Thursday, May 27, 2010

Don't keep yourself DRY; be REAL instead

If you look up DRY in Google you'll probably get as a first result the Wikipedia entry for:

Don't Repeat Yourself

"Every piece of knowledge must have a single, unambiguous, authoritative representation within a system."

It's an excellent principle for software development and comes from an awesome book called The Pragmatic Programmer that I highly recommend to anyone in the software industry.

But a problem with this principle for developers and non-developers alike is that people (even unwittingly) apply it to all situations in their life.

They decide they should never repeat themselves or anyone else.

If they've already written a blog post about a topic, the topic is dead. If someone else has attacked a problem with a business, there's no way they can can start a business to handle the same problem.

I want to specifically tackle the teaching/written aspect today. I see a lot of bloggers write once and then give up on the topic. Like it's a dead issue now to them and their readers.

Sure a minority of an audience can get a little cranky when they want more material and to be learning something new (see the 37signals example below). But a huge part of an audience needs to keep hearing a message continually. There's all sorts of evidence as to why you should be considering exploring the same topics over and over.

Look at this example from Richard Feynman

That's a perfect example of how one person gets a message by being told about it a certain way, and someone needs something else.

Another common "stat" brought up is how someone needs to see an ad or a message 7-9 times before they can recall it or are aware of it. I can't find where this type of research originated, but check out this recent study done by Nielsen and Facebook:

"Taking the look at organic impressions one step further, recall, awareness and purchase intent were still rising after 10 or more exposures to the message. These results stand in strong contrast to the scant four impressions that usually influence growth in these dimensions for standard display campaigns. What’s more, the jump in awareness between the consumers who were exposed to between three and nine organic messages and those were exposed to 10 or more was a considerable 15 points."

Awareness about a brand jumped from 13% to 28% when someone was exposed to a message 10 or more times on Facebook.

Now that's advertising, and just goes to show you how inundated we are with marketing and noise.

But I bet it's a similar problem just trying to get teaching across.

You want to blog about something you think can make your readers lives better? You are competing against all the other information they are churning through all day. So I suspect your luck in making them aware of your message is about on par with how often someone needs to advertise to someone on Facebook before someone is even aware that they exist.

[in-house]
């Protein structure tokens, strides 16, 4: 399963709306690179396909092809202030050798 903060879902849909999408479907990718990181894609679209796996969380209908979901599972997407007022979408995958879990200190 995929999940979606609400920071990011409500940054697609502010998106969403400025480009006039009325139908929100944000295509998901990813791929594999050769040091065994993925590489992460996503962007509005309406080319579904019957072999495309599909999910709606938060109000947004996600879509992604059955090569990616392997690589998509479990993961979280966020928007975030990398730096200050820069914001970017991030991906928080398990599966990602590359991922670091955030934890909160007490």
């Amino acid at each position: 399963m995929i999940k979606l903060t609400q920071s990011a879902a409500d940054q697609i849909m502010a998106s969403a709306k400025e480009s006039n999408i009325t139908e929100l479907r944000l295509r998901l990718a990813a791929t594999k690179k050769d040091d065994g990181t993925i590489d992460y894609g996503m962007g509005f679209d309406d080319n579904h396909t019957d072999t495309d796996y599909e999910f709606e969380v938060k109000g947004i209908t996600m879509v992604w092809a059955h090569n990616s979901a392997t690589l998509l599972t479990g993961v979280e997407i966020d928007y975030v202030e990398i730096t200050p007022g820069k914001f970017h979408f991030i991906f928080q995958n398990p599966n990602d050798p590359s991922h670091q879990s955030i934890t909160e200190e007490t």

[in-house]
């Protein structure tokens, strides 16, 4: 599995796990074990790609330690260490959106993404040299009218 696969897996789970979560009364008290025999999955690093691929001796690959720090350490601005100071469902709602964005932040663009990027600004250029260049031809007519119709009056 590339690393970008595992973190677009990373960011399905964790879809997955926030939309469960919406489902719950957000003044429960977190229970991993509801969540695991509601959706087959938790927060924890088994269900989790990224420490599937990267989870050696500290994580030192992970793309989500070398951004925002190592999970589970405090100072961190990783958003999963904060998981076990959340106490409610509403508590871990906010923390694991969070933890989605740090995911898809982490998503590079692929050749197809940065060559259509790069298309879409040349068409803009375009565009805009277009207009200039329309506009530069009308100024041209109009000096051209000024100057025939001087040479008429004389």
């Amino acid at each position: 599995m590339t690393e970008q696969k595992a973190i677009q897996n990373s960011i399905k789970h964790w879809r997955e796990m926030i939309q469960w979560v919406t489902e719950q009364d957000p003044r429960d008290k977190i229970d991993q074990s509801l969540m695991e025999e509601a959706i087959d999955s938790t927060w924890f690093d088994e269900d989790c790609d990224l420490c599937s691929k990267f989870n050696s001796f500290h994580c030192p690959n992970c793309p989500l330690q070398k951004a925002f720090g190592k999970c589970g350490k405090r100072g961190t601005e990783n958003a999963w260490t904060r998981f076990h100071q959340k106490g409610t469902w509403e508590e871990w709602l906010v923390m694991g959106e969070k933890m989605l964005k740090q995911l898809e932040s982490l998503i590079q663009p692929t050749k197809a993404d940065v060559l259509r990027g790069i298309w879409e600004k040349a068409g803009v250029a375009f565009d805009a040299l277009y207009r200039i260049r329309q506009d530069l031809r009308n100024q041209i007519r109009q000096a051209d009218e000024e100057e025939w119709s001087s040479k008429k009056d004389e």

Now here are a couple examples of how some folks benefit by repeating themselves.


They've just launched a best selling book Rework. It so happens that Rework is pretty much a polished up retelling of stuff they've been blogging and speaking about for years. Sure, a minority of folks are disappointed, but they do already have a ton of messages that ring very true and are very useful for a lot more people in this world who has never heard of them. Here's their take (a podcast) on that criticism.

They repeat themselves constantly. And it works. New audience members and old, get their messages. Their messages are even more polished than they were before. New analogies are found. New ways of pitching an idea are found.

Tim Ash

Tim is an expert at website optimization. He's even written a very well reviewed book on the subject.

I've recently seen two articles pop up from Tim: one on the ClickZ website and one in Website Magazine.

They're both about Influence and what he's learned from Robert Cialdini, Ph.D. as well as his own experiences. And if you read them you'll see that there is some duplicate content in the articles, but they aren't identical.

And why shouldn't he do this? I'm probably the only one who even noticed this. Especially if it's a message he feels is worth spreading to more people who haven't seen it.

So next time you're blogging, writing, or thinking about reaching an audience. Don't sweat repeating yourself. If you have some opinions or beliefs go out and share them even if you feel like you've shared them before. At some point and for some parts of your audience, you are probably going to feel you need to polish and find new ways of teaching that message like Feynman discovered, but just because the core of the message remains the same shouldn't stop you from revisiting the topic.

As a teacher, as a blogger, as a speaker, as someone who is trying to grow an audience, don't keep yourself DRY but keep it REAL.

What does REAL stand for? This is where I had some trouble. I wanted to find a kick ass acronym and I don't think I'm good at this exercise.

Repeat Everything Awesome and Legendary? :)

Anyone have anything better for an acronym? Was trying to play with WARM. Wisdom Always Repeats ... ummm Meatballs. Or WET?

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